I was raised as an ol farm boy and pulled gooseneck farm trailers most of my growing up years, therefore opted to install an under-bed gooseneck hitch in the truck and purchase an Anderson Ranch Hitch conversion for the trailer 5th wheel. I reinforced the Anderson hitch conversion with two angle iron braces that attach from the lower part of the Anderson hitch to the rear bolts where the pin box attaches to the main trailer frame. (I have heard of some pin boxes that fail under the added stresses of having the gooseneck conversion installed and didn't want to risk this.) The angle iron braces look good and provide an added degree of support that gives me the peace of mind when using the conversion kit.
I built the under bed hitch myself and mounted it two inches behind the center of the rear axle. By moving the hitch two inches back, I can turn as short as the truck will turn (while going in the forward direction) and still have plenty of clearance between the cab and the trailer. I do have to watch it when backing up and turning real short, but can still turn quite short. I use my truck for numerous things besides pulling the 5th wheel and like having the bed completely clear of any hitch or mounting device. The ball is simple to remove and only leaves a small hole in the center of the bed when removed. The only real disadvantage that I see with this setup is I have to raise the trailer up high enough to clear the ball when unhooking and then lower the trailer back down to level. I assume there is less raising and lowering when using a 5th wheel hitch. One advantage I think of is the "good ol boys" can't pull the latch of the 5th wheel as you mentioned that they sometimes do. I'm sure there are pro's and con's to both setups and can easily convert back to a 5th wheel slider if need be.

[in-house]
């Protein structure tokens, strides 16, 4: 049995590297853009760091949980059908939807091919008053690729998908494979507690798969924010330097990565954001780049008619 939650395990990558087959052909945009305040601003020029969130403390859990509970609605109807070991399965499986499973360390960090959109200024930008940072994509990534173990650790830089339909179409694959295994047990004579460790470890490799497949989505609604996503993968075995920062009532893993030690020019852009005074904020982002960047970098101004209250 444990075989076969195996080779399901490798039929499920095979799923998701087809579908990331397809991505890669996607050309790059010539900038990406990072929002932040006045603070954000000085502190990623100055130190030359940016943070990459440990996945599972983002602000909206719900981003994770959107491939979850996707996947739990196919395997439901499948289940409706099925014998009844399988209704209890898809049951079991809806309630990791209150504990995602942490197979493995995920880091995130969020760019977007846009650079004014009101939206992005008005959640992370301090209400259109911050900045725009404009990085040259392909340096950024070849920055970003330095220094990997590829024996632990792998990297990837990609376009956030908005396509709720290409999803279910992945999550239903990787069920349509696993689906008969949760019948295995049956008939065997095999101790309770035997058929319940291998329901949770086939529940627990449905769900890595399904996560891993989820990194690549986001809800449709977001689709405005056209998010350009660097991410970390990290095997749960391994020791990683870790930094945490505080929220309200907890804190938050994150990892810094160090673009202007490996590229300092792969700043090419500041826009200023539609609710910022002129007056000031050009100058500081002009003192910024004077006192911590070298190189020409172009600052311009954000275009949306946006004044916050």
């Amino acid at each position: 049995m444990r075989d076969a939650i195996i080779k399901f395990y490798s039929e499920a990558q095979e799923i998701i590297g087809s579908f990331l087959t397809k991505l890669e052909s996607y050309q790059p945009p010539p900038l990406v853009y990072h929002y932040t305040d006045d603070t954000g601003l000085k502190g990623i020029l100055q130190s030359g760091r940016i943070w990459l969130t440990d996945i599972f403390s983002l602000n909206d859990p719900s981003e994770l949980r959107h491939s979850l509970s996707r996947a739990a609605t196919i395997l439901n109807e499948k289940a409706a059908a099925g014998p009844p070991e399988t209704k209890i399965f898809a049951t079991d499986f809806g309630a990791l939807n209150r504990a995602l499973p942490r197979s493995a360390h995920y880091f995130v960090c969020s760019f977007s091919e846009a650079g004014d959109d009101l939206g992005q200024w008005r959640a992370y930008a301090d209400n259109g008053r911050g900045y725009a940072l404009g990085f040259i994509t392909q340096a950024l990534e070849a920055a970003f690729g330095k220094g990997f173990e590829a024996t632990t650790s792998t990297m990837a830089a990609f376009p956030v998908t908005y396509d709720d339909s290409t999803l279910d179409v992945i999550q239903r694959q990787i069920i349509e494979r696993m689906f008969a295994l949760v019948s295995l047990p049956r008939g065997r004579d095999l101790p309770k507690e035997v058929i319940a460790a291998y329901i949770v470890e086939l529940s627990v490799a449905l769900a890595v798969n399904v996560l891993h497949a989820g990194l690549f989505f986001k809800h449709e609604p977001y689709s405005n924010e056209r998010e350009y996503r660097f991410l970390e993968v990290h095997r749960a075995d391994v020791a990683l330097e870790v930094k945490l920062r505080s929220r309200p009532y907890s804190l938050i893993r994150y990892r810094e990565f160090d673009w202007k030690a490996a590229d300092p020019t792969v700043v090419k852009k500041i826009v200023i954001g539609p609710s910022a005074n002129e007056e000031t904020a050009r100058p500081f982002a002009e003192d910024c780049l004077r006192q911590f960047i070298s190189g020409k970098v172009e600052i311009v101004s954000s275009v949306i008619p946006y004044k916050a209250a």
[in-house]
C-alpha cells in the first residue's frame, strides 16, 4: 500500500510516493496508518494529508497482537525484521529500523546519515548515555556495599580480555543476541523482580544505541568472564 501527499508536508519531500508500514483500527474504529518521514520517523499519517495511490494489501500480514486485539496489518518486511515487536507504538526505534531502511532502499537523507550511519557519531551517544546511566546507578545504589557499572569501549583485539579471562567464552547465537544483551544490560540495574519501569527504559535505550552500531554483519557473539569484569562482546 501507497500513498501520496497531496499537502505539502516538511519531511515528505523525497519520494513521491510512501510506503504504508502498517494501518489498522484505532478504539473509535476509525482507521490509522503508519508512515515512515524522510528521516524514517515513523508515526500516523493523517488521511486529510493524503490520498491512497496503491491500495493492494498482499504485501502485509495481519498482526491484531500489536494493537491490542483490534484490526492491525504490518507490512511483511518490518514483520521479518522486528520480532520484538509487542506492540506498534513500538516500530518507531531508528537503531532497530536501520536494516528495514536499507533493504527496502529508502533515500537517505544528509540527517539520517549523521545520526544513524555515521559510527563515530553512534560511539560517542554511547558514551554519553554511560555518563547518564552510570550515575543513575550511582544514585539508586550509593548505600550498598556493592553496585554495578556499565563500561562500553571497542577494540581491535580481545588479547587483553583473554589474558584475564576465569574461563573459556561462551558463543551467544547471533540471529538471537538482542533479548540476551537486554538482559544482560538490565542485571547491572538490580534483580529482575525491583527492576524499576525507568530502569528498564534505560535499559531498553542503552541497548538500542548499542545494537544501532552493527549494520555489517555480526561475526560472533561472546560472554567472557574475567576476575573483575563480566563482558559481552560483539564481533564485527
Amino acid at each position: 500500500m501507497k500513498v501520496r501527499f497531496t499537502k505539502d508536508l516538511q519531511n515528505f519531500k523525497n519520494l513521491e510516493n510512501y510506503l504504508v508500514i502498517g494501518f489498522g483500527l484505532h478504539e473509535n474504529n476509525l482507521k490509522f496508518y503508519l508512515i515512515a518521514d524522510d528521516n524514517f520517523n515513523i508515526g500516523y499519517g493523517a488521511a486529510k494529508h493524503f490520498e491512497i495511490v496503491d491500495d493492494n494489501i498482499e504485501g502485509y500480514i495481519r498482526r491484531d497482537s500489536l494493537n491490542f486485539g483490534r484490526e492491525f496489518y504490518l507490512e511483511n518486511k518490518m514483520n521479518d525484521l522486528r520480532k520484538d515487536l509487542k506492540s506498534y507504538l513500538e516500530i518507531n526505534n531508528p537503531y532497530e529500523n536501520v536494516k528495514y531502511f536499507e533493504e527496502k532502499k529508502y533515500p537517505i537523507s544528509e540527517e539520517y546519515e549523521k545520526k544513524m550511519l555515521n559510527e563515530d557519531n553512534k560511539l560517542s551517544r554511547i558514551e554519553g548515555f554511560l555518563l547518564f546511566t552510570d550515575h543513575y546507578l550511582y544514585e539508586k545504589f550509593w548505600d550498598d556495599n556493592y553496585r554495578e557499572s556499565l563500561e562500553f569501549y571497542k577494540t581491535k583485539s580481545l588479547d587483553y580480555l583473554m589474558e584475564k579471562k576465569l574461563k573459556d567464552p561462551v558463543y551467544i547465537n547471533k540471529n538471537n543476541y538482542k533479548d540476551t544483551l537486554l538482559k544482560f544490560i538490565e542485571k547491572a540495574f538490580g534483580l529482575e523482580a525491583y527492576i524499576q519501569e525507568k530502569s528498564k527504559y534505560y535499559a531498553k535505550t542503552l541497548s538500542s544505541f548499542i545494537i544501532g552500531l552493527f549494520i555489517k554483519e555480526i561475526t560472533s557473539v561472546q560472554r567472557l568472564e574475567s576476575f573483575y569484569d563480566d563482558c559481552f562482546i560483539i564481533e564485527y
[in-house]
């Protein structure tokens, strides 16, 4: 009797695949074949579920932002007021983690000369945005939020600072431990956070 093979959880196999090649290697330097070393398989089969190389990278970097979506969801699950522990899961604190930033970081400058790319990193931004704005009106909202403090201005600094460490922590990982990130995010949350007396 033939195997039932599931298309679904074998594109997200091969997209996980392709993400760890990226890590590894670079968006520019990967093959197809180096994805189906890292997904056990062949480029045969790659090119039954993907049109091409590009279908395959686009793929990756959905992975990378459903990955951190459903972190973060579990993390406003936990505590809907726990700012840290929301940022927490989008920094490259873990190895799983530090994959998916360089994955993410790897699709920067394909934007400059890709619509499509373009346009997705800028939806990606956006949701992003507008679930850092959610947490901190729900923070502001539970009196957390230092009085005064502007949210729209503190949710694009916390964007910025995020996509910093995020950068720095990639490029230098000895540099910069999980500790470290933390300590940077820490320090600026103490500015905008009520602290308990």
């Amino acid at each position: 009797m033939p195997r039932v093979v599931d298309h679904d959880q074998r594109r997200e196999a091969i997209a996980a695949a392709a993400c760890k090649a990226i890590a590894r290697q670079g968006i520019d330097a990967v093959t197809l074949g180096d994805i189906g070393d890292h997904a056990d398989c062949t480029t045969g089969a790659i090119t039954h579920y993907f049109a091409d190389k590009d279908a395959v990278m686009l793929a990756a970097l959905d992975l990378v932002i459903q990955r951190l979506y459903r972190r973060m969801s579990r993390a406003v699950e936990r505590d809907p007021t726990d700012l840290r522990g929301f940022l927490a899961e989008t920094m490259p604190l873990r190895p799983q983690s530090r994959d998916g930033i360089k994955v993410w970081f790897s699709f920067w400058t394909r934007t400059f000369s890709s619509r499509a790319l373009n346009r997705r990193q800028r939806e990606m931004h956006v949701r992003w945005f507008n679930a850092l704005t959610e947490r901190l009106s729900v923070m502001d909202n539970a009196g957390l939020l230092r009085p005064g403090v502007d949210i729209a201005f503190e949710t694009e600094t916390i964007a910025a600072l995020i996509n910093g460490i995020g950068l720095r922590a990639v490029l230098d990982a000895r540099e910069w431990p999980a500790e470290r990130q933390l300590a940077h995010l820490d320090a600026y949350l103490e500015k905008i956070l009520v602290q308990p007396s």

Again, thanks for the wealth of info, I'm sure I'll have many more questions as we get onto the road and look forward to visiting with you more.


Senior Member
First Time Jitters

I've heard that behind the axle does not make for as smooth a ride as before the axle. I guess you'll find out how well this works. Sounds like a conveniant system though. If I could do it again, I think I'd opt for an under the bed mount, those freaking rails are a pain in the butt.

Manual sliders are really obnoxious to use, but cheap. There are some 'power' and 'automatic' sliders which seem to be easy to use, but cost is in the $2000 to $4000 range.